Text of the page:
Preparing for the worst
NATIONAL REPORT — To better coordinate animal-rescue efforts during times of disaster, a decade-old "statement of understanding" between the AVMA, AVMF and the American Red Cross is now formalized.
The new Memorandum of Understanding, which lays the groundwork for increased cooperation between the national organizations, replaces the original agreement penned in 1998.
It is estimated that 100,000 animals, pets and livestock are separated from their owners and/or lost during a major natural disaster. Often owners are forced to leave their pets behind.One of the goals of the Memorandum Of Understanding is to reverse this trend.
Chicago chapters of the Red Cross and the American Veterinary Medical Association (AVMA) have been meeting already to find temporary housing for pets after house fires.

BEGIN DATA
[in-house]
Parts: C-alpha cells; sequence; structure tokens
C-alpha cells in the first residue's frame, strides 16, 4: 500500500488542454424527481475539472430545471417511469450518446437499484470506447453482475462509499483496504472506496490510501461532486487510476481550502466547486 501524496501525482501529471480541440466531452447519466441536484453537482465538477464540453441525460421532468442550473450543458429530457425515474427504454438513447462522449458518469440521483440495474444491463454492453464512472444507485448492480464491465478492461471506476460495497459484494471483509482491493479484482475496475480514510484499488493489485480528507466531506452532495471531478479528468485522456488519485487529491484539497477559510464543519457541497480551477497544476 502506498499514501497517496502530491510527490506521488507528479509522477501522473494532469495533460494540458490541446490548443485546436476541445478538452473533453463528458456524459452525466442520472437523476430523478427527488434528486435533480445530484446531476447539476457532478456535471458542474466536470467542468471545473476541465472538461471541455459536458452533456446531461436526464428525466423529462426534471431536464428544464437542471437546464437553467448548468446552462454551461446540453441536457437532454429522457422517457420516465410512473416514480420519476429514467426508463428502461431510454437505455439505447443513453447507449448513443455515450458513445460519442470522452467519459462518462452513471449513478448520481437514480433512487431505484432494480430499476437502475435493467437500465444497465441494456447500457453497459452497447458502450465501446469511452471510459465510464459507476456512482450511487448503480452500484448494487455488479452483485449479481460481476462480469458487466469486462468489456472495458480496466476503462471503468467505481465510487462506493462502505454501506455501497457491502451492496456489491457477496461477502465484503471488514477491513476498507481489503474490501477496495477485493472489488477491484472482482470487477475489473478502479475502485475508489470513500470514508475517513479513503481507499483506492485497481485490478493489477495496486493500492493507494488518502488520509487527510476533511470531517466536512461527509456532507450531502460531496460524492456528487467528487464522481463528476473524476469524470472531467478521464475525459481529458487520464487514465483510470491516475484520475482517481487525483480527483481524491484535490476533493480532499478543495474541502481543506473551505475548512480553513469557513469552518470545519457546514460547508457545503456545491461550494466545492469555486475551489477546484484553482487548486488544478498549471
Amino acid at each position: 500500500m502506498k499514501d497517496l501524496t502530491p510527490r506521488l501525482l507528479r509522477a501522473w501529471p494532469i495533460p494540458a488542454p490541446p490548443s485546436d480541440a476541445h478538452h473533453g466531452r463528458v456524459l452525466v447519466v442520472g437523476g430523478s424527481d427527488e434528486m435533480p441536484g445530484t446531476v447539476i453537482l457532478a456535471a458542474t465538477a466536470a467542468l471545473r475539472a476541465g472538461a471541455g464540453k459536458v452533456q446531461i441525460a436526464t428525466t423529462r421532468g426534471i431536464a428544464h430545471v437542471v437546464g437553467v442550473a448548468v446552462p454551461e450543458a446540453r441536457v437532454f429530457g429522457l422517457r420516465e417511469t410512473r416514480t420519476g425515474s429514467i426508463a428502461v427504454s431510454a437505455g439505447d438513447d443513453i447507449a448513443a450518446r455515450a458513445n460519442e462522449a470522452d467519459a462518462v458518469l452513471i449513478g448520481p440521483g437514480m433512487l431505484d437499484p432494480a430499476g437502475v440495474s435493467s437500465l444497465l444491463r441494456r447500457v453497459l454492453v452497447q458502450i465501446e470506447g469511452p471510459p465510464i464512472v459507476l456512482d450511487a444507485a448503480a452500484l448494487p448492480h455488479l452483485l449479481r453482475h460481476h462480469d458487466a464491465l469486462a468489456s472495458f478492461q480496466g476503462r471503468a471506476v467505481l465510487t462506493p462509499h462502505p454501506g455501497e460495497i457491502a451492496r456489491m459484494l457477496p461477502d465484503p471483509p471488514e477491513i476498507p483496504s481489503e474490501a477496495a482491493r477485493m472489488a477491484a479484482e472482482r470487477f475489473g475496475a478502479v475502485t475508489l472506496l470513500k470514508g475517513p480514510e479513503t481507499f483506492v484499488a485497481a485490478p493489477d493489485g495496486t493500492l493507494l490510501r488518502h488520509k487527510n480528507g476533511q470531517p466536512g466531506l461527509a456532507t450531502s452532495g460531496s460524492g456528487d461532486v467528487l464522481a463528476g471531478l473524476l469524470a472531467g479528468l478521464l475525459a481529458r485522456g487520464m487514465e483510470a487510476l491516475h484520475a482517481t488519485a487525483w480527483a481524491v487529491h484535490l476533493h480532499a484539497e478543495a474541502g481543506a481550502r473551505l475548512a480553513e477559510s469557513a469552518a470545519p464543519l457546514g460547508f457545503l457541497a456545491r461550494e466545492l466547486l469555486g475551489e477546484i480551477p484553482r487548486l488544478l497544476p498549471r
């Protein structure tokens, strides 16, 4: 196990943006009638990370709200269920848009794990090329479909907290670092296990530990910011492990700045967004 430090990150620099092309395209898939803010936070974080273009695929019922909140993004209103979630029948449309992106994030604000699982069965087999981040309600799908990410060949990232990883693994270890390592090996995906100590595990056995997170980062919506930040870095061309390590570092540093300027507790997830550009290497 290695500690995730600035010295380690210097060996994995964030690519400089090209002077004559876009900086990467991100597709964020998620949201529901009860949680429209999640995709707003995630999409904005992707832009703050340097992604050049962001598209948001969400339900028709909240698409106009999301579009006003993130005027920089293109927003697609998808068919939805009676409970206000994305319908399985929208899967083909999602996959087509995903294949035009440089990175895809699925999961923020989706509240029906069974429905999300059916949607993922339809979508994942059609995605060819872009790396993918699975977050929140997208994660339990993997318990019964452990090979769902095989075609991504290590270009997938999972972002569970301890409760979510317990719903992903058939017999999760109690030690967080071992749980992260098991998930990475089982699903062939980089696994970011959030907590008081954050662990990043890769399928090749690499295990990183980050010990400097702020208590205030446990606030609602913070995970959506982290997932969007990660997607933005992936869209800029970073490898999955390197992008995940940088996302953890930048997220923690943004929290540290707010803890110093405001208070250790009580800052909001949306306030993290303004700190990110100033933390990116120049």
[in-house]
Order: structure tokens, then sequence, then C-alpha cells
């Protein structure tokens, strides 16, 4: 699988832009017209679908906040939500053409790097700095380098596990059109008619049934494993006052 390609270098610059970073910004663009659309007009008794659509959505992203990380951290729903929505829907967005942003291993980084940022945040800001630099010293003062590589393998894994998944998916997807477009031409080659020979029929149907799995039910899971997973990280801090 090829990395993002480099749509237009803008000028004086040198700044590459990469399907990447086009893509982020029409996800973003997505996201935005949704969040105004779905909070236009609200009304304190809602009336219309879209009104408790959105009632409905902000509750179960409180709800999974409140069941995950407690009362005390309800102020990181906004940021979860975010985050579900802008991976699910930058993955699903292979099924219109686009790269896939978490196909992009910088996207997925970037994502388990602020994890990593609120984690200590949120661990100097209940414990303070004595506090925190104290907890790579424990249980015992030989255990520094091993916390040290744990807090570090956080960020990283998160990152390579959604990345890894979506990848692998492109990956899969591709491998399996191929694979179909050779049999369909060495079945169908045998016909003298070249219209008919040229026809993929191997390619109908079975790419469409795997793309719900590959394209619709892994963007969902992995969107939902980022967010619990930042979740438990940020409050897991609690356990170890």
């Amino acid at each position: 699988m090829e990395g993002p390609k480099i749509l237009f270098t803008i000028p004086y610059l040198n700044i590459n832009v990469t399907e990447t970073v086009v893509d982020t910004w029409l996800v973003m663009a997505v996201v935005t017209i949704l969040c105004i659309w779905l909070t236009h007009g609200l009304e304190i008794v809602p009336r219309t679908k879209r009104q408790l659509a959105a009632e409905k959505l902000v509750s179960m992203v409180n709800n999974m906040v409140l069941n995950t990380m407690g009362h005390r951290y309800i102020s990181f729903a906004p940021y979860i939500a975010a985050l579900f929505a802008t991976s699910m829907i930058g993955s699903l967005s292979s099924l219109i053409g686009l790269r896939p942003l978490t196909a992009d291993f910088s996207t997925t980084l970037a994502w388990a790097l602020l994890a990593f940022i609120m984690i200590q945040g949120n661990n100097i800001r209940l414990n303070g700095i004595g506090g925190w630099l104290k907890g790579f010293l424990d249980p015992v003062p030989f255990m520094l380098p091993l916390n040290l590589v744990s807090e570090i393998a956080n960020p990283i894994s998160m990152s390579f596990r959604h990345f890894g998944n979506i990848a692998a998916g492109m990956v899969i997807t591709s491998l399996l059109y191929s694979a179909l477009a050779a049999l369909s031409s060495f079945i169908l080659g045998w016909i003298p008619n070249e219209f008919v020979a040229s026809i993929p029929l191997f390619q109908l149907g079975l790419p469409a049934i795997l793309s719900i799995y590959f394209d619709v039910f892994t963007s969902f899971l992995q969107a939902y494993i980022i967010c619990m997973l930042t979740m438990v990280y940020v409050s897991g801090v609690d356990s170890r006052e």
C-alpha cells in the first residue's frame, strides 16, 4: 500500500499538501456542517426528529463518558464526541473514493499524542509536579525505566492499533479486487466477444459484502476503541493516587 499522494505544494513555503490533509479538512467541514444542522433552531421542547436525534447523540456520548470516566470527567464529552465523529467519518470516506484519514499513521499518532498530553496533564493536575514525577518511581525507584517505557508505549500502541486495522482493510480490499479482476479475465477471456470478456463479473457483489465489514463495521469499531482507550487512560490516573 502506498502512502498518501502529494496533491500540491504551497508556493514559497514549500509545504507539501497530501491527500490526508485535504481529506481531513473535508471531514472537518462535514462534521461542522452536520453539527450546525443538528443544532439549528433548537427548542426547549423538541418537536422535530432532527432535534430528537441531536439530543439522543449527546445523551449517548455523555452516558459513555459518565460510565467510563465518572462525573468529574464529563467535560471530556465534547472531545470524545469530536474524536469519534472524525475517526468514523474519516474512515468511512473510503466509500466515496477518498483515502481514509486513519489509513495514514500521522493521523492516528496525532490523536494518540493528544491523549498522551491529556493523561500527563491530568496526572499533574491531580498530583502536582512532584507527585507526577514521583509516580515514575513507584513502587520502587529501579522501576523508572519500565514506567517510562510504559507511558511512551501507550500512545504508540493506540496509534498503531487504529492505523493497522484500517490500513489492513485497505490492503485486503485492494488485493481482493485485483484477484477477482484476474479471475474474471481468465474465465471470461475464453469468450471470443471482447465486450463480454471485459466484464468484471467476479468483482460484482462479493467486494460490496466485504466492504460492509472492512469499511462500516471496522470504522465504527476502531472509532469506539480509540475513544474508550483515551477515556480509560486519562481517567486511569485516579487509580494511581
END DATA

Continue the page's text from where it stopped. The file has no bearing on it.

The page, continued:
"Many people choose to sleep in their cars simply because they can't find a home for their pets," explains Dr. Heather Case, AVMA coordinator for emergency preparedness and response.
A new program being developed by the two groups in Chicago would create a network of local veterinarians that would board the animal victims of a house fire. Once implemented in Chicago, it's hoped that it will be duplicated across the country, officials say.
The American Veterinary Medical Foundation (AVMF) is the charitable branch of the AVMA that funds disaster response and emergency preparedness training. The AVMF will help fund programs developed under this cooperative arrangement. The AVMA will serve as a technical adviser to the Red Cross on all animal and veterinary-related aspects of disaster-response efforts.